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Decentralized water tanks

Have many instead of one
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Ok. I dont know whether this exists already or not... In many apartment complexes we see water tanks at the top of the building. So water for houses within has to come from the top irrespective of which floor the house is in. This ends up in huge power consumption for pumping a huge quantity of water, right from ground zero to the top. If we had water tanks on every floor or every alternate floor, then the lower floor houses can take water from the tanks that are just above them, thus saving the energy required to pump that much amount of water right to the top of the building. Drawback- space is required for building tanks on every floor. Does this exist already? If yes, please excuse me.
sridhar236, Jun 05 2006

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       There are a couple of issues here, 1st the water pressure in the building is based on the difference in height between the top of the water and the outlet of the faucet. So the closer you are to the tank the lower the pressure. This would lead to very complex plumbing system.   

       Many municipal systems are fed by reservoiurs(sp) that are located higher than the building in town so in many cases it doesnt cost a penny to pump the water to the top of the building. in areas where its not that way I would guess that the multiple pumps required to feed the different tanks would be less efficient than one larger more efficient pump pumping the water to the top of the building. As 90% of the water used in any given area is at or near ground level. Im not sure if there is really a need or a benefit for this.
jhomrighaus, Jun 05 2006
  

       as i understand it, those water tanks at the top of buildings are actually for fire protection and do not actually connect to the indoor plumbing system.
akgeo, Jun 06 2006
  

       No no you've got it all wrong, the water is on the roof to heat up from the sunlight!
zeno, Jun 07 2006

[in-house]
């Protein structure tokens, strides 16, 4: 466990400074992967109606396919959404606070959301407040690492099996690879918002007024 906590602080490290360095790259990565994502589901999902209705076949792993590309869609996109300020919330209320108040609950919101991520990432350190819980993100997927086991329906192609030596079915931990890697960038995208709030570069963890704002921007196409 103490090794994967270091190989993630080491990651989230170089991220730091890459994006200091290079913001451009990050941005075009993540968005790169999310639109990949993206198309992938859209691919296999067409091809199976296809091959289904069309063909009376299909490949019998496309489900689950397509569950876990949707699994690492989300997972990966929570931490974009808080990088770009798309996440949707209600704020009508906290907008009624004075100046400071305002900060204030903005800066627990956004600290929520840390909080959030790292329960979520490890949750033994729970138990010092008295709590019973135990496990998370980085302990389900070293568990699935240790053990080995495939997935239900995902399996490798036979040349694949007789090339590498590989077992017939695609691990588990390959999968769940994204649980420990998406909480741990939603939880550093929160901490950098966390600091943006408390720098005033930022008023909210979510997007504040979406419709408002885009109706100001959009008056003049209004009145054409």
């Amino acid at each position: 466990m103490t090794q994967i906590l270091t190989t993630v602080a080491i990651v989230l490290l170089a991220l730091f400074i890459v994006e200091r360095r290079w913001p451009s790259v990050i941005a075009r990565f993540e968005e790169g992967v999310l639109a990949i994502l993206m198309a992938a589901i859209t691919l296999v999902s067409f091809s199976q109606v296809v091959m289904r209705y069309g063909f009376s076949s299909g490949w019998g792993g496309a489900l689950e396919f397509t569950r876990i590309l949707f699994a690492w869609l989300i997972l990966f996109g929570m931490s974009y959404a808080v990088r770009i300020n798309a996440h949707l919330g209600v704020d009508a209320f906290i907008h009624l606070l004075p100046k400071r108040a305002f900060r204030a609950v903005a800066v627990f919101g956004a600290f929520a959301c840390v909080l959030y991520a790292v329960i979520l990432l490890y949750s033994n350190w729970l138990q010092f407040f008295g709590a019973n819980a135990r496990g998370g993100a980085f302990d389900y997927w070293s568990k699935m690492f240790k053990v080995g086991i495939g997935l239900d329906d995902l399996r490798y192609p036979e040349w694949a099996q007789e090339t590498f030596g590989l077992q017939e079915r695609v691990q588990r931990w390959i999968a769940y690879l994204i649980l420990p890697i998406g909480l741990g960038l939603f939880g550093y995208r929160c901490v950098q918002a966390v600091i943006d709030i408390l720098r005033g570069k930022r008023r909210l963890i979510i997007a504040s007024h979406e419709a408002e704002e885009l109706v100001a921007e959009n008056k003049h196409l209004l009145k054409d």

[jhomrighaus], a little short-sighted. Why do you need multiple pumps? Just use ball valves to close off the water supply to the full tanks. Use restrictors upstream of the ball valves if need be. Route the overflow into the next tank down.
david_scothern, Jun 07 2006
  

       If you have one pump powerful enough to pump to the top of the building then there is no need for all the extra tanks.   

       The multiple pumps would seem the logical extension here as each would be smaller and sized to the amount of head for each respective tank, this also simplifies the plumbing and controls as each tank would be only controling its own pump, otherwise a complex system that monitors all the tanks would be required to control the pump, but again, if the pump can pump to the top, it is very simple to get it where needed from there, At a significantly reduced cost of operation and mainteneance.   

       The other advantage of one big tank on roof is that water can be pumped into the tank at night(when power cost and demand is low) or during periods of low demand during the day, thus ensuring a full and uninterupted flow of water for all the residence.
jhomrighaus, Jun 07 2006
  

       But the power required is a function of the head required and the desired flowrate. If you're not taking all the water up to the roof, then you don't need such a big pump (less work is being done).
david_scothern, Jun 07 2006
  

       If you all are greatly in favor of the one huge tank theory, one could also take this to the logical extreme and make an enormous water tower, higher than any building in the city, and an enormous pump to get the water up there. This would have the benefit of having an enormous tank, that would really be huge.   

       One could put a restaurant on top of it, or even a church, though of course they would have to haul their water up in buckets from the reservoir below.
bungston, Jun 07 2006
  

       Nah, just put a tank on the restaurant's roof and pump the water up.
methinksnot, Jun 07 2006